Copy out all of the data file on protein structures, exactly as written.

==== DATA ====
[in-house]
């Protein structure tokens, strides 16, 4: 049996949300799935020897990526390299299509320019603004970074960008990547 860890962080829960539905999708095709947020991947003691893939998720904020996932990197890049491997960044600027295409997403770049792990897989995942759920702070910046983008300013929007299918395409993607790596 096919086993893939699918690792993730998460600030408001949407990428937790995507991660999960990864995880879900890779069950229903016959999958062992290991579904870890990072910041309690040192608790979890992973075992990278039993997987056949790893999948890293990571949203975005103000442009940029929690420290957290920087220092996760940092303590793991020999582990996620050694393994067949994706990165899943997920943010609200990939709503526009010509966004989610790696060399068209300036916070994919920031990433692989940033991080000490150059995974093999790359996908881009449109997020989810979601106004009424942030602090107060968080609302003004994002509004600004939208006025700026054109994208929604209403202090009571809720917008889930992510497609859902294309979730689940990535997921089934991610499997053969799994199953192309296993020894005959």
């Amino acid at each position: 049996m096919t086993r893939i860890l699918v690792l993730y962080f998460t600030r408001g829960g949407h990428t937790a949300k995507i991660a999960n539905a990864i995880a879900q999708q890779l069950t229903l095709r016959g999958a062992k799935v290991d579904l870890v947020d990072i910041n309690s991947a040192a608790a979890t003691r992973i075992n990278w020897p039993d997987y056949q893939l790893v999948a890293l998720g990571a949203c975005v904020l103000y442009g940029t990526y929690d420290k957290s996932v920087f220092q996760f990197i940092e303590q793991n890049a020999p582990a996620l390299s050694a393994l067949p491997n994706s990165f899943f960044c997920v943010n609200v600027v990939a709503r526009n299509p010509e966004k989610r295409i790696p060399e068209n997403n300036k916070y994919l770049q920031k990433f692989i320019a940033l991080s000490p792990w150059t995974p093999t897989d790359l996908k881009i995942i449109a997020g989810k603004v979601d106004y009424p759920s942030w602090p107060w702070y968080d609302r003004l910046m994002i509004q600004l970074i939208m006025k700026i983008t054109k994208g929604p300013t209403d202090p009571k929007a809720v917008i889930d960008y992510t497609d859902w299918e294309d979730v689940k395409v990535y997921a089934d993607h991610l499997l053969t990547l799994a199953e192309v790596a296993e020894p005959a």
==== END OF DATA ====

[in-house]
């Protein structure tokens, strides 16, 4: 049996949300799935020897990526390299299509320019603004970074960008990547 860890962080829960539905999708095709947020991947003691893939998720904020996932990197890049491997960044600027295409997403770049792990897989995942759920702070910046983008300013929007299918395409993607790596 096919086993893939699918690792993730998460600030408001949407990428937790995507991660999960990864995880879900890779069950229903016959999958062992290991579904870890990072910041309690040192608790979890992973075992990278039993997987056949790893999948890293990571949203975005103000442009940029929690420290957290920087220092996760940092303590793991020999582990996620050694393994067949994706990165899943997920943010609200990939709503526009010509966004989610790696060399068209300036916070994919920031990433692989940033991080000490150059995974093999790359996908881009449109997020989810979601106004009424942030602090107060968080609302003004994002509004600004939208006025700026054109994208929604209403202090009571809720917008889930992510497609859902294309979730689940990535997921089934991610499997053969799994199953192309296993020894005959």
């Amino acid at each position: 049996m096919t086993r893939i860890l699918v690792l993730y962080f998460t600030r408001g829960g949407h990428t937790a949300k995507i991660a999960n539905a990864i995880a879900q999708q890779l069950t229903l095709r016959g999958a062992k799935v290991d579904l870890v947020d990072i910041n309690s991947a040192a608790a979890t003691r992973i075992n990278w020897p039993d997987y056949q893939l790893v999948a890293l998720g990571a949203c975005v904020l103000y442009g940029t990526y929690d420290k957290s996932v920087f220092q996760f990197i940092e303590q793991n890049a020999p582990a996620l390299s050694a393994l067949p491997n994706s990165f899943f960044c997920v943010n609200v600027v990939a709503r526009n299509p010509e966004k989610r295409i790696p060399e068209n997403n300036k916070y994919l770049q920031k990433f692989i320019a940033l991080s000490p792990w150059t995974p093999t897989d790359l996908k881009i995942i449109a997020g989810k603004v979601d106004y009424p759920s942030w602090p107060w702070y968080d609302r003004l910046m994002i509004q600004l970074i939208m006025k700026i983008t054109k994208g929604p300013t209403d202090p009571k929007a809720v917008i889930d960008y992510t497609d859902w299918e294309d979730v689940k395409v990535y997921a089934d993607h991610l499997l053969t990547l799994a199953e192309v790596a296993e020894p005959a």